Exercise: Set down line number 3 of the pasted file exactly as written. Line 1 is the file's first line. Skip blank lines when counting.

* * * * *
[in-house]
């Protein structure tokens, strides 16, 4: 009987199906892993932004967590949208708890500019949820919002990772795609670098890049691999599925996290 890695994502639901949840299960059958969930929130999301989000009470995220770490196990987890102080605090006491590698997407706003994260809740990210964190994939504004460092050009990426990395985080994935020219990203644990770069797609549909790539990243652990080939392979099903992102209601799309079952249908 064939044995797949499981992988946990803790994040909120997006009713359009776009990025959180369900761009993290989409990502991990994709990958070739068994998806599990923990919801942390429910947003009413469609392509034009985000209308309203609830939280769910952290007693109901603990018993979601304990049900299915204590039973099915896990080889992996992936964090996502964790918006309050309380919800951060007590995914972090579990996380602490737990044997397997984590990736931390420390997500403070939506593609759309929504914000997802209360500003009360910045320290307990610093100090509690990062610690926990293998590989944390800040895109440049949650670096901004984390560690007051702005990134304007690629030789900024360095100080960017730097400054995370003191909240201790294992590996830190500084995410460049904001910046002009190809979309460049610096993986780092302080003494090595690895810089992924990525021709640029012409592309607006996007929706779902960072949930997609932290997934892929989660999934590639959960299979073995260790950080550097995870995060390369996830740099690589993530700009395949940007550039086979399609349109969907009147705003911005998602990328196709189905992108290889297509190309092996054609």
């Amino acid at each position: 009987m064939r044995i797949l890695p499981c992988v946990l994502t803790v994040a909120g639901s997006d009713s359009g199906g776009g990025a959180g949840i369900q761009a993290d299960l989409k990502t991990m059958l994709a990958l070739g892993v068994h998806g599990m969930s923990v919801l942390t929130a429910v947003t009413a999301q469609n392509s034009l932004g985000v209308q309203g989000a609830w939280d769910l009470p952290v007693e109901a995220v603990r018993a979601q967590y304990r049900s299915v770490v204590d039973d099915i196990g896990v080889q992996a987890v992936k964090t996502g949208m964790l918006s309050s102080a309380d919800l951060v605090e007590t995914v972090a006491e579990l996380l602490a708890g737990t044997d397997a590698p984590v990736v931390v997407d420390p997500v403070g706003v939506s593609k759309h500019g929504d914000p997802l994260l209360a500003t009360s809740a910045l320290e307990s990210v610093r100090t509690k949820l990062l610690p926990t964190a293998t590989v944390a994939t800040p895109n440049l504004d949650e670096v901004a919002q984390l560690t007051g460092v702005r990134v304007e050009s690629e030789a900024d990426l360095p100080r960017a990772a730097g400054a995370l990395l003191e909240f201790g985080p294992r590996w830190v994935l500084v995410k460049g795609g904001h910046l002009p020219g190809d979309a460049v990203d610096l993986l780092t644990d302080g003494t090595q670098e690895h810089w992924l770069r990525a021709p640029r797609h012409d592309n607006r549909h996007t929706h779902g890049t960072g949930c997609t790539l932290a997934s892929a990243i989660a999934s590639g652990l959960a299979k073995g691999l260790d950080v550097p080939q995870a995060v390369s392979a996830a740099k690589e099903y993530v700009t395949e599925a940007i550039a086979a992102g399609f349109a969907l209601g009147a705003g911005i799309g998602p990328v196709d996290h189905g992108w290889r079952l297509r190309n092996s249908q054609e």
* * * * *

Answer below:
């Amino acid at each position: 009987m064939r044995i797949l890695p499981c992988v946990l994502t803790v994040a909120g639901s997006d009713s359009g199906g776009g990025a959180g949840i369900q761009a993290d299960l989409k990502t991990m059958l994709a990958l070739g892993v068994h998806g599990m969930s923990v919801l942390t929130a429910v947003t009413a999301q469609n392509s034009l932004g985000v209308q309203g989000a609830w939280d769910l009470p952290v007693e109901a995220v603990r018993a979601q967590y304990r049900s299915v770490v204590d039973d099915i196990g896990v080889q992996a987890v992936k964090t996502g949208m964790l918006s309050s102080a309380d919800l951060v605090e007590t995914v972090a006491e579990l996380l602490a708890g737990t044997d397997a590698p984590v990736v931390v997407d420390p997500v403070g706003v939506s593609k759309h500019g929504d914000p997802l994260l209360a500003t009360s809740a910045l320290e307990s990210v610093r100090t509690k949820l990062l610690p926990t964190a293998t590989v944390a994939t800040p895109n440049l504004d949650e670096v901004a919002q984390l560690t007051g460092v702005r990134v304007e050009s690629e030789a900024d990426l360095p100080r960017a990772a730097g400054a995370l990395l003191e909240f201790g985080p294992r590996w830190v994935l500084v995410k460049g795609g904001h910046l002009p020219g190809d979309a460049v990203d610096l993986l780092t644990d302080g003494t090595q670098e690895h810089w992924l770069r990525a021709p640029r797609h012409d592309n607006r549909h996007t929706h779902g890049t960072g949930c997609t790539l932290a997934s892929a990243i989660a999934s590639g652990l959960a299979k073995g691999l260790d950080v550097p080939q995870a995060v390369s392979a996830a740099k690589e099903y993530v700009t395949e599925a940007i550039a086979a992102g399609f349109a969907l209601g009147a705003g911005i799309g998602p990328v196709d996290h189905g992108w290889r079952l297509r190309n092996s249908q054609e």